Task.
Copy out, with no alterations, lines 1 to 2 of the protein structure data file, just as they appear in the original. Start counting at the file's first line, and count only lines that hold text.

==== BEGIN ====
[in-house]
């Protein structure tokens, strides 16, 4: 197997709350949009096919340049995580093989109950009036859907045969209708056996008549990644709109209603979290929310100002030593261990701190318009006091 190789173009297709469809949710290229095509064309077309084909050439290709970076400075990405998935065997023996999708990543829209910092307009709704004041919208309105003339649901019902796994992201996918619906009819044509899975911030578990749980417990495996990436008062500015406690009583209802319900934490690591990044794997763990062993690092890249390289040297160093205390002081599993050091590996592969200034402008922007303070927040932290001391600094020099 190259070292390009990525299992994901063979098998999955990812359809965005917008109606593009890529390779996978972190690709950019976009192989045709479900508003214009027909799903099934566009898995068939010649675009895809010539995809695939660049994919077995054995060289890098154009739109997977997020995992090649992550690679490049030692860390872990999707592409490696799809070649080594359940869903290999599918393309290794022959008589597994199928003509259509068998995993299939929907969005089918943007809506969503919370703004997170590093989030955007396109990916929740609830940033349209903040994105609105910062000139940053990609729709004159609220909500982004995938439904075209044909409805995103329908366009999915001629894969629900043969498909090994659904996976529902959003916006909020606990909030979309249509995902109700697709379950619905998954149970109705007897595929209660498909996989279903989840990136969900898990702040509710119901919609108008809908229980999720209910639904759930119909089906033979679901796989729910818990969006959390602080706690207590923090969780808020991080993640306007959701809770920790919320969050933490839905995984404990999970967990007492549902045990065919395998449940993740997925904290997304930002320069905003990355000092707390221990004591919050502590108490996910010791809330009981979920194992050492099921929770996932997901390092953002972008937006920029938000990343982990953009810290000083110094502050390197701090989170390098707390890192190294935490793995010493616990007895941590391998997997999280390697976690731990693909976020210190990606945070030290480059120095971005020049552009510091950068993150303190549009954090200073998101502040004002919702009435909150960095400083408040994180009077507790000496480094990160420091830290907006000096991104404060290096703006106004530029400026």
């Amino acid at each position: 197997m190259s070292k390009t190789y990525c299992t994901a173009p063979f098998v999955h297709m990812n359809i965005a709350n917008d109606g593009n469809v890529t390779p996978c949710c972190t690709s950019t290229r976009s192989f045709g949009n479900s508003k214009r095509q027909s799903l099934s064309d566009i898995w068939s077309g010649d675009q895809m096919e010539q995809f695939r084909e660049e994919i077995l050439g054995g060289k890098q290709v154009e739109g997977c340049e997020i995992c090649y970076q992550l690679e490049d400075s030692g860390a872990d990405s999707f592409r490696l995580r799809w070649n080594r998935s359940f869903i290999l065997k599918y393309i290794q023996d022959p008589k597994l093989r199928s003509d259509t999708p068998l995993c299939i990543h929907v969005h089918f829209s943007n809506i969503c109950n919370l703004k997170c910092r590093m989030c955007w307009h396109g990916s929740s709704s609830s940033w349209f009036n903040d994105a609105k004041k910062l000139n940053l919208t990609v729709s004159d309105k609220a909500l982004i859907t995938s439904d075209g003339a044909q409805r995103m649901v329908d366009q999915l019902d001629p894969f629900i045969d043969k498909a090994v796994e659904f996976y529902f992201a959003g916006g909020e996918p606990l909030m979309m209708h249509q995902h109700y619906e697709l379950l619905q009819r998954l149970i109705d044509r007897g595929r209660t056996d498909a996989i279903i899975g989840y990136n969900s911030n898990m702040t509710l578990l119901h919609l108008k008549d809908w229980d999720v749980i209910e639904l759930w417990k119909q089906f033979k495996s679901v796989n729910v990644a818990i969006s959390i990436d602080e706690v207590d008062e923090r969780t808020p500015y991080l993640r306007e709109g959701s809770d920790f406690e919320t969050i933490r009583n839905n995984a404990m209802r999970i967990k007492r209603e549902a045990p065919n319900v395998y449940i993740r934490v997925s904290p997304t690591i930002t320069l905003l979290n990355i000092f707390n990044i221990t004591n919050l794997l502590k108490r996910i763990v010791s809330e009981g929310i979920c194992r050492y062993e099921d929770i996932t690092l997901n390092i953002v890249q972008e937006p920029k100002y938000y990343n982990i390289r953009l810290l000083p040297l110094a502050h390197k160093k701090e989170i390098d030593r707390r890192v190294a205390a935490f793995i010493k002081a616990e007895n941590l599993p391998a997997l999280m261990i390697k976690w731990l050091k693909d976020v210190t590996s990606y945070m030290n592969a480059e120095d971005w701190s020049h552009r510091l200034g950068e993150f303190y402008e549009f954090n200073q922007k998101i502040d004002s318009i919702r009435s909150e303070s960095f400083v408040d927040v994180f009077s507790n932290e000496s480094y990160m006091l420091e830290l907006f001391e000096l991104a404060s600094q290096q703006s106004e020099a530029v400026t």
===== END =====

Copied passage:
[in-house]
């Protein structure tokens, strides 16, 4: 197997709350949009096919340049995580093989109950009036859907045969209708056996008549990644709109209603979290929310100002030593261990701190318009006091 190789173009297709469809949710290229095509064309077309084909050439290709970076400075990405998935065997023996999708990543829209910092307009709704004041919208309105003339649901019902796994992201996918619906009819044509899975911030578990749980417990495996990436008062500015406690009583209802319900934490690591990044794997763990062993690092890249390289040297160093205390002081599993050091590996592969200034402008922007303070927040932290001391600094020099 190259070292390009990525299992994901063979098998999955990812359809965005917008109606593009890529390779996978972190690709950019976009192989045709479900508003214009027909799903099934566009898995068939010649675009895809010539995809695939660049994919077995054995060289890098154009739109997977997020995992090649992550690679490049030692860390872990999707592409490696799809070649080594359940869903290999599918393309290794022959008589597994199928003509259509068998995993299939929907969005089918943007809506969503919370703004997170590093989030955007396109990916929740609830940033349209903040994105609105910062000139940053990609729709004159609220909500982004995938439904075209044909409805995103329908366009999915001629894969629900043969498909090994659904996976529902959003916006909020606990909030979309249509995902109700697709379950619905998954149970109705007897595929209660498909996989279903989840990136969900898990702040509710119901919609108008809908229980999720209910639904759930119909089906033979679901796989729910818990969006959390602080706690207590923090969780808020991080993640306007959701809770920790919320969050933490839905995984404990999970967990007492549902045990065919395998449940993740997925904290997304930002320069905003990355000092707390221990004591919050502590108490996910010791809330009981979920194992050492099921929770996932997901390092953002972008937006920029938000990343982990953009810290000083110094502050390197701090989170390098707390890192190294935490793995010493616990007895941590391998997997999280390697976690731990693909976020210190990606945070030290480059120095971005020049552009510091950068993150303190549009954090200073998101502040004002919702009435909150960095400083408040994180009077507790000496480094990160420091830290907006000096991104404060290096703006106004530029400026």